Shiran Fernando highlights the global economic themes that could play out this year together with their impact

As much as local developments have an impact on the Sri Lankan economy, changes on the global front play a significant role in the outlook for domestic trade, forex and investment. In this month’s column on the economic outlook, we highlight potential themes that could play out in the global arena during 2018 as well as their impact on the local economy.

GROWTH Almost 10 years after the global financial crisis, the world’s growth outlook appears more promising than bleak. According to the OECD, all 45 economies that it tracks are growing for the first time in a decade.

With 34 of the 45 economies witnessing an acceleration in growth, this period has been aptly coined as one of ‘synchronised global growth.’

And when it comes to world trade, the signs also point to an acceleration. Global manufacturing activity (measured by the Purchasing Managers’ Index) reached a 78 month high in October 2017, highlighting an increase in the pace of orders and exports. There is also more optimism among global businesses with October’s IHS Markit Global Business Outlook survey reaching its highest level in three years.

These signs augur well for Sri Lanka as the countries where synchronised growth is being led are key export markets. The demand created through an improved global growth environment should help increase earnings from exports in 2018.

US TAXES In December, the US saw a key piece of tax legislation being passed; it reduced the corporate income tax rate from 35 percent to 22 percent. The worry in Asia is that the headquarters of global businesses will start relocating from the region to the US. Broadcom has already relocated its legal headquarters from Singapore back to the United States.

While there are factors beyond tax rates that affect investment decisions, this development is a wake-up call for the Asian region. It could potentially be a catalyst for countries in the region including Sri Lanka to improve their competitiveness and ease of doing business.

FED HIKES The US Federal Reserve’s cautious and communicative approach to interest rate increases helped emerging market currencies such as the Sri Lankan Rupee last year. Emerging market stocks and currencies enjoyed their best performance in over eight years.

The Fed stuck to three rate hikes in 2017 as communicated at the end of the previous year. A similar message of three more hikes in 2018 has been conveyed; and if such a case materialises, we can potentially see 2018 being a positive year for currencies and certain classes of assets in emerging Asia once again.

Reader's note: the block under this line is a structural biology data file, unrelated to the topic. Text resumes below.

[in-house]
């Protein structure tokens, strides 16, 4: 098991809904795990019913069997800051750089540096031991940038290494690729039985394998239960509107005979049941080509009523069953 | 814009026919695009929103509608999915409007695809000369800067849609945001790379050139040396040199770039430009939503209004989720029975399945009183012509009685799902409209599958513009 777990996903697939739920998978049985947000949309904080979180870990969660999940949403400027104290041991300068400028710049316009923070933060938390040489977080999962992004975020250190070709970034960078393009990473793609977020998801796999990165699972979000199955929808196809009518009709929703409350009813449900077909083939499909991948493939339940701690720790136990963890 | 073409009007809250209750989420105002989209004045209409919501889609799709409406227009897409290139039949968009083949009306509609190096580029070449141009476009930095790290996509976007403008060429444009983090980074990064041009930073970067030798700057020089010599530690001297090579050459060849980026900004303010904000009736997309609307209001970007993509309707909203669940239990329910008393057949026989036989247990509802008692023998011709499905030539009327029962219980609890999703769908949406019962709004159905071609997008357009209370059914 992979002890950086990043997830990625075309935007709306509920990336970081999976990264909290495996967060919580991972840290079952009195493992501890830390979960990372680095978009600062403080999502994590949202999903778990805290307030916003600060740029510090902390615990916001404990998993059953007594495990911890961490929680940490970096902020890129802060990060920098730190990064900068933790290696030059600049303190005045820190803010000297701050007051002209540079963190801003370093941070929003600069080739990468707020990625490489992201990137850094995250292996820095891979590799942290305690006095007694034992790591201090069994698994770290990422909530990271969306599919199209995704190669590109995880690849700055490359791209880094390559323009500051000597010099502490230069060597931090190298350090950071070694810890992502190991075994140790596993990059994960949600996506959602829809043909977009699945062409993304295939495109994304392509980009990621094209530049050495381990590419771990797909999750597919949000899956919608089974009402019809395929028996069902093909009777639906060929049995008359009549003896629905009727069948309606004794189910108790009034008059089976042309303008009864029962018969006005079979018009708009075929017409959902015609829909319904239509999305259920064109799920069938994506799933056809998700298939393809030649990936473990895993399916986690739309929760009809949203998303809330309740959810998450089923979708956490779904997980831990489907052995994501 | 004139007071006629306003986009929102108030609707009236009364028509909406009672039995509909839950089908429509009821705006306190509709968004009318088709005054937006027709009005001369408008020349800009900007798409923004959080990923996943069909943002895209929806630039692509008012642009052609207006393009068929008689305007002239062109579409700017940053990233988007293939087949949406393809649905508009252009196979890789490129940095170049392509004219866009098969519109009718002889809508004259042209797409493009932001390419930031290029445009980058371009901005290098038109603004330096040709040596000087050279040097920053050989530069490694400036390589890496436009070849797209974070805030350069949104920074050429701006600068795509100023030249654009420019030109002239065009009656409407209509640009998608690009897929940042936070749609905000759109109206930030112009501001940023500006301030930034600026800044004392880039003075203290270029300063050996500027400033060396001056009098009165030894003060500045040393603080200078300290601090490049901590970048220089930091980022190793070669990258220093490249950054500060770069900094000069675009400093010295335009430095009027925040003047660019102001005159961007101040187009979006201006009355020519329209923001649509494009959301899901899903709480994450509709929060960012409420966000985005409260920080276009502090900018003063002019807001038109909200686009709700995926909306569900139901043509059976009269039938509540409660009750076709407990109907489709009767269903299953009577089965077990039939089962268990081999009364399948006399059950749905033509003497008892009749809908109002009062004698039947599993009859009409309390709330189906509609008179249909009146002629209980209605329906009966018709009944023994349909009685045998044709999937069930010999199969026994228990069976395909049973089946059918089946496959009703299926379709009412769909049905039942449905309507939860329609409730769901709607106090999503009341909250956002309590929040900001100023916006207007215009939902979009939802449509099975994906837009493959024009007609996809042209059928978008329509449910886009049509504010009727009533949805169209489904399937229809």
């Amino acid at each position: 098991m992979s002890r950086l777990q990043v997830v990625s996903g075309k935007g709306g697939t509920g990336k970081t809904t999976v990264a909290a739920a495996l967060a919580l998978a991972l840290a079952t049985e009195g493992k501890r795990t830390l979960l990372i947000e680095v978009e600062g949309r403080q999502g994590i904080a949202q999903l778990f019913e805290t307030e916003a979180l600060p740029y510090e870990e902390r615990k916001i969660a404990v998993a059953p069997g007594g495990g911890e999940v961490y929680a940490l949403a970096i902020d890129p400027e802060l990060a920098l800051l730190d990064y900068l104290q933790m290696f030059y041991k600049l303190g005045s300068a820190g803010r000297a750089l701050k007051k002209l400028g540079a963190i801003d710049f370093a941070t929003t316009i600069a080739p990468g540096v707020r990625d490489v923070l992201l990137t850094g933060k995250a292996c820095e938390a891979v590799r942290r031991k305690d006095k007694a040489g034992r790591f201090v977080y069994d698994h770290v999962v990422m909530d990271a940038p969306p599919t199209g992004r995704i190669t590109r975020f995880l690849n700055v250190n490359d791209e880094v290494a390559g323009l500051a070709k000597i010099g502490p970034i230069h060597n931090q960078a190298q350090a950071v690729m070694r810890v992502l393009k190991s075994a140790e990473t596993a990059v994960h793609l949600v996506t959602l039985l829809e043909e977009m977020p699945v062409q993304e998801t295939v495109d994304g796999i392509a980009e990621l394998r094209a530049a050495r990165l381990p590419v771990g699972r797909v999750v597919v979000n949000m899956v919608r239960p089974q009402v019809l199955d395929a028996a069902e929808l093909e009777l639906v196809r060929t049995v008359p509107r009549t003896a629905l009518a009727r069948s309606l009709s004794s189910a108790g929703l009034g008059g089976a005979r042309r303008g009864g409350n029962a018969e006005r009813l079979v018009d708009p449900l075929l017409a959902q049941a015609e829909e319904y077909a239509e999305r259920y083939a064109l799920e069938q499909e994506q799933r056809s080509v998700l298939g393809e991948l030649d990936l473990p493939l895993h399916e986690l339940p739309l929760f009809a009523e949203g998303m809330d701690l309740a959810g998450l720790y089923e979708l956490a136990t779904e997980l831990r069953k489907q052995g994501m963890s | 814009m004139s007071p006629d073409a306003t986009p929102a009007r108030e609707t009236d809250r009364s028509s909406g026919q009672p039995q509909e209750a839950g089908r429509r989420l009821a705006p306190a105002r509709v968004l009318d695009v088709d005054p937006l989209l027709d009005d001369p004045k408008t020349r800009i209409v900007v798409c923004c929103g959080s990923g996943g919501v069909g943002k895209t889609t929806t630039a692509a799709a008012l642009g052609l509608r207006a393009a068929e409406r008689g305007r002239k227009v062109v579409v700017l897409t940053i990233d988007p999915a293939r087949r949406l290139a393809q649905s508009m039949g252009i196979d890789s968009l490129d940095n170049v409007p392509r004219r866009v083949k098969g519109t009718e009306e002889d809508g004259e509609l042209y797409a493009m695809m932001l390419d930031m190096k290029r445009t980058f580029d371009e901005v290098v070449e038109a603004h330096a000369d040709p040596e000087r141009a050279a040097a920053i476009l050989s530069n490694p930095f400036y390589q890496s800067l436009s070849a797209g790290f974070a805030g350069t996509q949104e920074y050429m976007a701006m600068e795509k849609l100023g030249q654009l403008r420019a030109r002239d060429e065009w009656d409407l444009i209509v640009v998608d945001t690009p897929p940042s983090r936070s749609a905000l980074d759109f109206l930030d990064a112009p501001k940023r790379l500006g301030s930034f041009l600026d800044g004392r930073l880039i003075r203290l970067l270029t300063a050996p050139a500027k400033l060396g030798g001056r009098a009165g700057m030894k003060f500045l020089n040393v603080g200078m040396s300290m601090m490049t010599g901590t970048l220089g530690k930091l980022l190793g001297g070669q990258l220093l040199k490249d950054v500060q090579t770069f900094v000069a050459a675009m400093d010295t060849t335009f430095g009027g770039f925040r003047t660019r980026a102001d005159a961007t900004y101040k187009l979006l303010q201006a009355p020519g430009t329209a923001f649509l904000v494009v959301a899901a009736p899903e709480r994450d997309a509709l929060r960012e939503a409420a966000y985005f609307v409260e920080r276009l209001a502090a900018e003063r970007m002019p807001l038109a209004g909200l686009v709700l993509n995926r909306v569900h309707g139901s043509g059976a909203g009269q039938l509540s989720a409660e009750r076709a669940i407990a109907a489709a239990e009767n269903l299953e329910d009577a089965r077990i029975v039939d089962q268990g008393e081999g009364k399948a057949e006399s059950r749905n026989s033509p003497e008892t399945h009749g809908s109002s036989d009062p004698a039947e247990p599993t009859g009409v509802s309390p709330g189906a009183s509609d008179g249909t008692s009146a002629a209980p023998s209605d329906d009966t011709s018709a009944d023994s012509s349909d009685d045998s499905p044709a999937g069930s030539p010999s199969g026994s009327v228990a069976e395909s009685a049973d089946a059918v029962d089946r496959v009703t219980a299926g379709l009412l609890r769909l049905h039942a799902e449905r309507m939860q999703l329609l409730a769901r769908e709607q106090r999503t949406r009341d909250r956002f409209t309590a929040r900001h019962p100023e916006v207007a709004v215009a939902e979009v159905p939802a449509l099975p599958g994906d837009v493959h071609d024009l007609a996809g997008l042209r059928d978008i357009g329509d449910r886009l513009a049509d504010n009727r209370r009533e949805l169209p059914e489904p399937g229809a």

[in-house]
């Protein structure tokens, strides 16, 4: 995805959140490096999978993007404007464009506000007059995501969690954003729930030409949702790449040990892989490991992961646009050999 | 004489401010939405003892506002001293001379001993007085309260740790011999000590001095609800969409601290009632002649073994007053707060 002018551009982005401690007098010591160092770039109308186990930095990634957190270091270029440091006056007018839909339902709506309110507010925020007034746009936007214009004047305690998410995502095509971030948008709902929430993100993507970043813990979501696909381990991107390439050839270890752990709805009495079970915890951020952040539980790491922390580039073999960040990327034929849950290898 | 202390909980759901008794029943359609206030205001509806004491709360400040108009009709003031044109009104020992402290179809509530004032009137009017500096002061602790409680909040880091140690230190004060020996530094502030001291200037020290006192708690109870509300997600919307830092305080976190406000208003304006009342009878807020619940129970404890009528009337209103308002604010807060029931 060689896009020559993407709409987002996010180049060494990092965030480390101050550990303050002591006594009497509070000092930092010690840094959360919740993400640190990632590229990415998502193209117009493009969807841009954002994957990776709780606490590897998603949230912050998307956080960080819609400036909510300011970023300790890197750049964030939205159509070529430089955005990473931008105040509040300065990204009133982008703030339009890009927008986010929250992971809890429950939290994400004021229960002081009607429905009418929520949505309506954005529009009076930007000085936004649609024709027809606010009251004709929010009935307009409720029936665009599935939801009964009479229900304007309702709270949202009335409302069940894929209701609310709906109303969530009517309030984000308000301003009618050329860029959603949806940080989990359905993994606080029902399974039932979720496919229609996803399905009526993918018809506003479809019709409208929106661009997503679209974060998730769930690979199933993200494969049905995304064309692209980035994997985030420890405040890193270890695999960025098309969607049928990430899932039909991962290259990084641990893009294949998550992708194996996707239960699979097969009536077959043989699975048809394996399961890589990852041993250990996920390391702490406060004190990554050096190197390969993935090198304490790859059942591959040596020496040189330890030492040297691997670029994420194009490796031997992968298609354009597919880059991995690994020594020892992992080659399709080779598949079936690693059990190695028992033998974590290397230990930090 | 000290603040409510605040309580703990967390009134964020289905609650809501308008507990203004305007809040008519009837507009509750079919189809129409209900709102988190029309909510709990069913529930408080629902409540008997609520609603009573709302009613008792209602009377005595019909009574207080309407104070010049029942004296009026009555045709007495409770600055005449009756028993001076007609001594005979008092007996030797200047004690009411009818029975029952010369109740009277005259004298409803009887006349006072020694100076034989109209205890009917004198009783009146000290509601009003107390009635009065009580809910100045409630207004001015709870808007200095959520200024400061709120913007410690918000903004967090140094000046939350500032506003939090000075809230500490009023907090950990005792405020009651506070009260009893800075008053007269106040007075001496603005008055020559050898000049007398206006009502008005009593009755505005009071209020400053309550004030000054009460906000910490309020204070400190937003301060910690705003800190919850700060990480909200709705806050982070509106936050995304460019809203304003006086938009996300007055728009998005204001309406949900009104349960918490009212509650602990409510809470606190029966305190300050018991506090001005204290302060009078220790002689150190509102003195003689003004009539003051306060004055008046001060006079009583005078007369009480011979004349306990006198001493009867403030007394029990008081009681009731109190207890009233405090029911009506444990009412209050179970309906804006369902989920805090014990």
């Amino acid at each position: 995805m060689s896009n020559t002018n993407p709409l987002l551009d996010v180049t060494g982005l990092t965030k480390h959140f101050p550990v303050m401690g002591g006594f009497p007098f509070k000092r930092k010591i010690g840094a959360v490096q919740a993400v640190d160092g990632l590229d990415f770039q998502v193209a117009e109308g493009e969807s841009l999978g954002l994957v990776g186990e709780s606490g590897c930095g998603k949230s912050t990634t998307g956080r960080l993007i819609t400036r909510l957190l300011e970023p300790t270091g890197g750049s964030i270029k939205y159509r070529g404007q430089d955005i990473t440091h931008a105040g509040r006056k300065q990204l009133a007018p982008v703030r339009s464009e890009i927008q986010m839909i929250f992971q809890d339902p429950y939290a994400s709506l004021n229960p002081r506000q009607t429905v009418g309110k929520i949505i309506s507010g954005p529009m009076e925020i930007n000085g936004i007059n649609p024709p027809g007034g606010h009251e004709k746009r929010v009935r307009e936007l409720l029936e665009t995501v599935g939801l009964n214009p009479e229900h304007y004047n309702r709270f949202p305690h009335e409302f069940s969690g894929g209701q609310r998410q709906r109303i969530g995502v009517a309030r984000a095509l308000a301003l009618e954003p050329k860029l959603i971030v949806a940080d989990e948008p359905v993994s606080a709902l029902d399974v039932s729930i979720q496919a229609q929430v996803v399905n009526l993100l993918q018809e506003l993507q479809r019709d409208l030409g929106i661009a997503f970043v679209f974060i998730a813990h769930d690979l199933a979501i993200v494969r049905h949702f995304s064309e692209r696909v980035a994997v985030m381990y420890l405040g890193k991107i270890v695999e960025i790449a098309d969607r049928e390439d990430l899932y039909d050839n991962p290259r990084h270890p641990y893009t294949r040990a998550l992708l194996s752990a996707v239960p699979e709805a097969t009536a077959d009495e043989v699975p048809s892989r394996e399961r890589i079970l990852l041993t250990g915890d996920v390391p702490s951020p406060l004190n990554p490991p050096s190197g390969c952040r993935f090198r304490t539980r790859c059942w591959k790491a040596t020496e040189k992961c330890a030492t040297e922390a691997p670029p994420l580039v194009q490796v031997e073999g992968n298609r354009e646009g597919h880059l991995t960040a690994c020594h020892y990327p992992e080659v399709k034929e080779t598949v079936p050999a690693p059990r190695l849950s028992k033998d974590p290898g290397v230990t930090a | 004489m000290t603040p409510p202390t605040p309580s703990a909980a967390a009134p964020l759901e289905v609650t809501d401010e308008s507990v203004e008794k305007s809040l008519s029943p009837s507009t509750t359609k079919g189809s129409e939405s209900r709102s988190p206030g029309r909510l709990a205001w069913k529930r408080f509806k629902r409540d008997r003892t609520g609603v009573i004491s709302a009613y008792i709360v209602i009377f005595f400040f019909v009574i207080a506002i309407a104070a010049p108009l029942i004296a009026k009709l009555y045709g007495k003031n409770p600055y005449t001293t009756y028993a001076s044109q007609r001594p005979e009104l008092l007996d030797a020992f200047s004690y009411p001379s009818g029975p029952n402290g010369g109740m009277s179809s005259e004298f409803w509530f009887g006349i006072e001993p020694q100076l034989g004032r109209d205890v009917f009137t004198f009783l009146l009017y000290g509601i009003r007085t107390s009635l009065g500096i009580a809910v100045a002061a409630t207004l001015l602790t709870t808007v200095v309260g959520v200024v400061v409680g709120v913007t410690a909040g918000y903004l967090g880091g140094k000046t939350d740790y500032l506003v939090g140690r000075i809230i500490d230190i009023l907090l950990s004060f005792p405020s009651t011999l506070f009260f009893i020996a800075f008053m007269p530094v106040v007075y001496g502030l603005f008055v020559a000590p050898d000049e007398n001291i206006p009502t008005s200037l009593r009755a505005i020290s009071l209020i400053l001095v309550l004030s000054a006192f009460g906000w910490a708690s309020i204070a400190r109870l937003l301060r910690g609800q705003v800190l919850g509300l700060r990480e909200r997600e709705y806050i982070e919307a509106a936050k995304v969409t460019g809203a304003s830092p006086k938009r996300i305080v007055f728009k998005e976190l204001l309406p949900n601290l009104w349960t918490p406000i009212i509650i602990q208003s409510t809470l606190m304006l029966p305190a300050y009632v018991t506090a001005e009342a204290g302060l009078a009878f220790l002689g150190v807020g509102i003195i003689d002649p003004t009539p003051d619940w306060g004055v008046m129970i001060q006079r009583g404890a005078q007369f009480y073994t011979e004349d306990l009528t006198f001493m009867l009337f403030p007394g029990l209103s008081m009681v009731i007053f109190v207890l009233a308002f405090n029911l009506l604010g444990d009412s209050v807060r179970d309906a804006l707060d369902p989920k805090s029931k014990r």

However, if the US economy improves more than forecasted and overheats as a result of the boost from lower tax rates, we could be in for more hikes than expected. In such a situation or if other central banks tighten monetary policy more than expected, it could have an adverse impact on emerging countries.

Once again, clear communication and forward guidance will reduce the prospect of volatility in markets resulting from such moves.

CHINA FOCUS Following the National Congress of the Communist Party in October, the policy signals indicate that the Chinese government is more focussed on the quality of growth rather than speed. This policy direction will help ease and control some of the financial risk that exists in the system.

However, the odd bout of volatility in China’s financial markets cannot be ruled out with reforms ongoing. The more interesting development to watch out for will be from the Chinese Belt and Road Initiative (BRI). This will present opportunities for the region to not only develop hard infrastructure but plug in more towards trade and investment.

GEOPOLITICS Tensions in the Korean Peninsula are likely to continue into 2018, which would not only affect countries such as Vietnam and South Korea but also result in periods of volatility in global markets.

Such periods of volatility can reduce the appetite for investor risk, and lead investment flows to safe haven assets such as gold and US treasuries. As such, Sri Lanka will need to time its reentry when raising bonds in international capital markets.

OIL PRICES Oil prices rose in 2017 on the back of OPEC’s policy decision to implement production limits amidst a rebalancing of excess supply in the market.

This year, the consensus according to a Reuter’s poll of analysts is for the rising trend in the price of oil to continue. This is based on the improving demand for oil, and commitments by OPEC and its allies to maintain production cuts until the end of 2018. A rise in oil prices will have an impact on Sri Lanka’s fuel import bill, which rose in 2017 alongside adverse weather conditions.

While other global themes could emerge, the local economy will need to weather such risks by strengthening external indicators like the country’s reserves.